Tuesday, October 14, 2008

Quirky Porsche Features Killed my 12V Battery

The Porsche 914 has a bunch of "distinctive" features that make it different from many other cars. One is the hand-brake being on the left side of the driver's seat (enabling a "racing start"). Another quirk is that if you leave the turn signal on after removing the ignition key, your tail light on that side stays on. This has the unfortunate side effect of draining your 12V battery.

I've left my turn signal on before, but the combination of the LED tail-lights and the deep-cycle accessory battery kept the car alive. Well, today my 12V battery died. I was able to "jump-start" the car by using my 12V fan-power transformer to activate the DC-DC converter relay. This enabled the DLS-45 DC-DC converter to quickly charge the 12V battery off the main pack. Unfortunately, the 12V battery had drooped down to 3.2 volts which is a very bad sign.

I ran out this evening and purchased a 12V AGM battery to replace it. The non-spill properties of this new battery will also prevent acid splash from hurting the front of the trunk.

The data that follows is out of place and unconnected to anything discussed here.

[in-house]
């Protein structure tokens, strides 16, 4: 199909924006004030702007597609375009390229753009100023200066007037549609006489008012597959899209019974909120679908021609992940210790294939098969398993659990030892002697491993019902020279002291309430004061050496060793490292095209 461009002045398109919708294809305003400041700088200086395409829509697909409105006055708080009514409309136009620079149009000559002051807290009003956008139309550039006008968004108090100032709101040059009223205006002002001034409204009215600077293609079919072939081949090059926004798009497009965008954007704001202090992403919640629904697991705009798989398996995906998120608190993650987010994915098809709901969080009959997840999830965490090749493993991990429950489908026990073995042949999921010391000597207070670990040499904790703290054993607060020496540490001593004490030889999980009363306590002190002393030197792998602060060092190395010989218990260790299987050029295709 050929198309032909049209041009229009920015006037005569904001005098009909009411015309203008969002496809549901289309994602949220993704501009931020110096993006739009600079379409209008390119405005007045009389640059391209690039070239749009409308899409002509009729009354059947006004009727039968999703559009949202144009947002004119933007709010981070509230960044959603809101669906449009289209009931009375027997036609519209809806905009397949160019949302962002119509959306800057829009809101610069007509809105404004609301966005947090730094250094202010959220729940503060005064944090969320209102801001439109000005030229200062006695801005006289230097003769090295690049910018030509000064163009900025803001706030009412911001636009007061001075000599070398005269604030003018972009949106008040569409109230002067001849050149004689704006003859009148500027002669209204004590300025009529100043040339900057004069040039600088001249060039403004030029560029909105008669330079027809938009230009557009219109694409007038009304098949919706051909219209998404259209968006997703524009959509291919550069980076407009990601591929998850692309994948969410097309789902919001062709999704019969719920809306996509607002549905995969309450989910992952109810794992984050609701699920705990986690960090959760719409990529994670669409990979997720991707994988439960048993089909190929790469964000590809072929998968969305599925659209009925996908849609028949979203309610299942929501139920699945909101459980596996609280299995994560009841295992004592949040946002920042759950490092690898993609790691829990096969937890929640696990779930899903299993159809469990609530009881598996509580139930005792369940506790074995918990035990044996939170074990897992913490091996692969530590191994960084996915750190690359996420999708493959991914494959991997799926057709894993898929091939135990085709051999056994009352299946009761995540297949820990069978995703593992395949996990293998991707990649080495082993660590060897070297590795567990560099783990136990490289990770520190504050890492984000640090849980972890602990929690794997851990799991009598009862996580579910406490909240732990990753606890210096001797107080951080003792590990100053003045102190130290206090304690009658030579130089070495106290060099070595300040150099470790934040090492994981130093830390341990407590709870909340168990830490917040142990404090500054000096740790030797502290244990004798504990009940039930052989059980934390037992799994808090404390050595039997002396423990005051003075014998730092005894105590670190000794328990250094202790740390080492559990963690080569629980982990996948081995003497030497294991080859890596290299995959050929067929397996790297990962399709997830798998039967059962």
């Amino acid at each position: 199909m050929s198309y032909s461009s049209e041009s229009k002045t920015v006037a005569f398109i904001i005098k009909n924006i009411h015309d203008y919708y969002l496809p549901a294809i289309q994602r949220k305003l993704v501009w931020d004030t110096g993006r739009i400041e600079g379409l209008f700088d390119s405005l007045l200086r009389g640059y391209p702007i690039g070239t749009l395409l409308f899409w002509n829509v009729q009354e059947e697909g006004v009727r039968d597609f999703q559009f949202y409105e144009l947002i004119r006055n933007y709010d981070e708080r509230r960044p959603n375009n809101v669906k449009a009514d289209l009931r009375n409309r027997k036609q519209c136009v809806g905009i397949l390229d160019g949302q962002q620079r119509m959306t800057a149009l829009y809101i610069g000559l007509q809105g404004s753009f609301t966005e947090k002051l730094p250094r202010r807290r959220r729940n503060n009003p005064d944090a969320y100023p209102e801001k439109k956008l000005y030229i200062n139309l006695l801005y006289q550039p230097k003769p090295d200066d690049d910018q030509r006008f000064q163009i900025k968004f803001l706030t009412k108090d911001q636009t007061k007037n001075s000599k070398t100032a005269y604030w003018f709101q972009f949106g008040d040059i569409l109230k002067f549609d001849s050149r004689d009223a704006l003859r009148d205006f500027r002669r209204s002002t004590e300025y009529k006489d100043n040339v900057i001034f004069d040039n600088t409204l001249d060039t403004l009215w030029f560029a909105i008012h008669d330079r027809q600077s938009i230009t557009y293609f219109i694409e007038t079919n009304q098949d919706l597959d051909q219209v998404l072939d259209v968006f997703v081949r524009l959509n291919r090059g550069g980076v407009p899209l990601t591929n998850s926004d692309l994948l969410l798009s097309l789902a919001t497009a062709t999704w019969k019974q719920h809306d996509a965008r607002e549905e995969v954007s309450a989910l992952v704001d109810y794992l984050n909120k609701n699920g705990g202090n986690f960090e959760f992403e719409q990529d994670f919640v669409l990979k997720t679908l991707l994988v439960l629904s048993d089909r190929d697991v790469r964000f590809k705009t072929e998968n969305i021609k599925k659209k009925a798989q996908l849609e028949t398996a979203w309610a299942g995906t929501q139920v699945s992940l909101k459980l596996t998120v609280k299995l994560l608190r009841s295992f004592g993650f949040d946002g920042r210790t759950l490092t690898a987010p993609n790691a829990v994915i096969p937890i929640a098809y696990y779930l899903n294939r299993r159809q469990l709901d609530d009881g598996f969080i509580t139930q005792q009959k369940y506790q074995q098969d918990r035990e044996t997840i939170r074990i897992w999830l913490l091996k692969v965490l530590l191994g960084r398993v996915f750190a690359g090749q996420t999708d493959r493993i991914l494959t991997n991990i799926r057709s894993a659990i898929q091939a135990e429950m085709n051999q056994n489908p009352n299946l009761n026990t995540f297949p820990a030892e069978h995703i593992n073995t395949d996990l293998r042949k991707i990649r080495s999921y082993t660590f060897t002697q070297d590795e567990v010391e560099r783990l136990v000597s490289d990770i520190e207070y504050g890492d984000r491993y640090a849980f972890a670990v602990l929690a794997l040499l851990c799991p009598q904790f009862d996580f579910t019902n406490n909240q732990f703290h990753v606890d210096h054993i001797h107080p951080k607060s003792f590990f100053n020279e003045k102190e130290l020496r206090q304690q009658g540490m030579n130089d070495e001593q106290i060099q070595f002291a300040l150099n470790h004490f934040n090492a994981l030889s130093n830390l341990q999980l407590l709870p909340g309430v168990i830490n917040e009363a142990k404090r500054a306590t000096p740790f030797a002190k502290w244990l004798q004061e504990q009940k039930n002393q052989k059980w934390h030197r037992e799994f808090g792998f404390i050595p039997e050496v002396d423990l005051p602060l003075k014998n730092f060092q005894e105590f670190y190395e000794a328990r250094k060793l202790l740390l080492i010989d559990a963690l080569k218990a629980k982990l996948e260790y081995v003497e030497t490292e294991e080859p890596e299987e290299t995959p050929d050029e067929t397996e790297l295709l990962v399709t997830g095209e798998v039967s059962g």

For the future, I'm going to find that dang wire (it's in the electrical diagram) that enables the "leave light on when turn signal activated" feature and cut it. I'm also thinking about drilling a
small hole in the side of the DC-DC converter relay so I can easily "jump-start" my 12V battery by simply inserting a non-conductive pin to force the relay arm closed.

The adventures just keep coming. Best wishes to all in the process of their EV conversions.



Andrew said...

This quirky feature is an safety feature, albeit in Germany. The germans often park their cars half on the side walk and half in the road since the roads are so narrow or the sidewalks are so broad!

I'm curious to know what your thoughts about converting an 1996 Integra? It should be relatively similar to your Civic conversion as far as chassis and weight are concerned.

TimK said...

Hi Andrew,

quite frankly I don't know much about the 96 Integra chassis. It looks like other people have converted Integras:


Perhaps you could contact them.
Cheers, Tim

Andrew said...


Last time I looked there weren't any converted integras.

Have you heard anything about advancments in lead acid technologies?
These look promising but still too soon to say.